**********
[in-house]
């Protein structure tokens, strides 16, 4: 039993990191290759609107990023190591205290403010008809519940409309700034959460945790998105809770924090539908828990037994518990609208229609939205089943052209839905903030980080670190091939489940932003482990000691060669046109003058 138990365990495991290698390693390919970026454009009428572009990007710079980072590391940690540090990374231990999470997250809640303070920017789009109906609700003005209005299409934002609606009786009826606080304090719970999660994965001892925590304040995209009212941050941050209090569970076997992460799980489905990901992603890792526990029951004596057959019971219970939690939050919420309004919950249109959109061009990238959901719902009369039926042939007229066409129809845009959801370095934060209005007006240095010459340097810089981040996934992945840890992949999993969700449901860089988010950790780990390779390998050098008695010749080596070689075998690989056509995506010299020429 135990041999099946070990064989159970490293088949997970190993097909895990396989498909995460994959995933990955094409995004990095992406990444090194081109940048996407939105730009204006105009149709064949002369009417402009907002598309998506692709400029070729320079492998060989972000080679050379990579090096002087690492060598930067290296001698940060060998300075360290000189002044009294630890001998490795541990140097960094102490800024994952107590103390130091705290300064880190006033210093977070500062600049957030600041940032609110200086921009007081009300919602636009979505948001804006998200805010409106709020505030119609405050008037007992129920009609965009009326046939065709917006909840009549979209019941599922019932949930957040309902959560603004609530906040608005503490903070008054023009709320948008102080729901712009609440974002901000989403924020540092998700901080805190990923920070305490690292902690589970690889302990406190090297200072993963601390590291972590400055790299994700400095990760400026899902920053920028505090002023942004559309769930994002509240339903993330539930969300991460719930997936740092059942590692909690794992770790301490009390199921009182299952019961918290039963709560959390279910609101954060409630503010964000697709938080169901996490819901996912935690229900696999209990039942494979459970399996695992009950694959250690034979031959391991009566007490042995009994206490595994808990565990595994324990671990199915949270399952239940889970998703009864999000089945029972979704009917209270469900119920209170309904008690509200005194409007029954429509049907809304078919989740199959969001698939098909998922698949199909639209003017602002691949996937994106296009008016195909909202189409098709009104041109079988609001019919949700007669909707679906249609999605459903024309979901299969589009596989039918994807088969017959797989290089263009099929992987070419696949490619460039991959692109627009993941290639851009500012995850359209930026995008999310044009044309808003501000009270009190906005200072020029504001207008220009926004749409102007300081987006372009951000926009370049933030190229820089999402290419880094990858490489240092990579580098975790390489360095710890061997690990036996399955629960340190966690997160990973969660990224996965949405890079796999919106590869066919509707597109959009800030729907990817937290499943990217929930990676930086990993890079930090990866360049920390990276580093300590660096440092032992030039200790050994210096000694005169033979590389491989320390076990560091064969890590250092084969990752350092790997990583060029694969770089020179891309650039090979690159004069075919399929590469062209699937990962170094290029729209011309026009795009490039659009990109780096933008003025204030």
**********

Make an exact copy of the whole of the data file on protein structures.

[in-house]
């Protein structure tokens, strides 16, 4: 039993990191290759609107990023190591205290403010008809519940409309700034959460945790998105809770924090539908828990037994518990609208229609939205089943052209839905903030980080670190091939489940932003482990000691060669046109003058 138990365990495991290698390693390919970026454009009428572009990007710079980072590391940690540090990374231990999470997250809640303070920017789009109906609700003005209005299409934002609606009786009826606080304090719970999660994965001892925590304040995209009212941050941050209090569970076997992460799980489905990901992603890792526990029951004596057959019971219970939690939050919420309004919950249109959109061009990238959901719902009369039926042939007229066409129809845009959801370095934060209005007006240095010459340097810089981040996934992945840890992949999993969700449901860089988010950790780990390779390998050098008695010749080596070689075998690989056509995506010299020429 135990041999099946070990064989159970490293088949997970190993097909895990396989498909995460994959995933990955094409995004990095992406990444090194081109940048996407939105730009204006105009149709064949002369009417402009907002598309998506692709400029070729320079492998060989972000080679050379990579090096002087690492060598930067290296001698940060060998300075360290000189002044009294630890001998490795541990140097960094102490800024994952107590103390130091705290300064880190006033210093977070500062600049957030600041940032609110200086921009007081009300919602636009979505948001804006998200805010409106709020505030119609405050008037007992129920009609965009009326046939065709917006909840009549979209019941599922019932949930957040309902959560603004609530906040608005503490903070008054023009709320948008102080729901712009609440974002901000989403924020540092998700901080805190990923920070305490690292902690589970690889302990406190090297200072993963601390590291972590400055790299994700400095990760400026899902920053920028505090002023942004559309769930994002509240339903993330539930969300991460719930997936740092059942590692909690794992770790301490009390199921009182299952019961918290039963709560959390279910609101954060409630503010964000697709938080169901996490819901996912935690229900696999209990039942494979459970399996695992009950694959250690034979031959391991009566007490042995009994206490595994808990565990595994324990671990199915949270399952239940889970998703009864999000089945029972979704009917209270469900119920209170309904008690509200005194409007029954429509049907809304078919989740199959969001698939098909998922698949199909639209003017602002691949996937994106296009008016195909909202189409098709009104041109079988609001019919949700007669909707679906249609999605459903024309979901299969589009596989039918994807088969017959797989290089263009099929992987070419696949490619460039991959692109627009993941290639851009500012995850359209930026995008999310044009044309808003501000009270009190906005200072020029504001207008220009926004749409102007300081987006372009951000926009370049933030190229820089999402290419880094990858490489240092990579580098975790390489360095710890061997690990036996399955629960340190966690997160990973969660990224996965949405890079796999919106590869066919509707597109959009800030729907990817937290499943990217929930990676930086990993890079930090990866360049920390990276580093300590660096440092032992030039200790050994210096000694005169033979590389491989320390076990560091064969890590250092084969990752350092790997990583060029694969770089020179891309650039090979690159004069075919399929590469062209699937990962170094290029729209011309026009795009490039659009990109780096933008003025204030």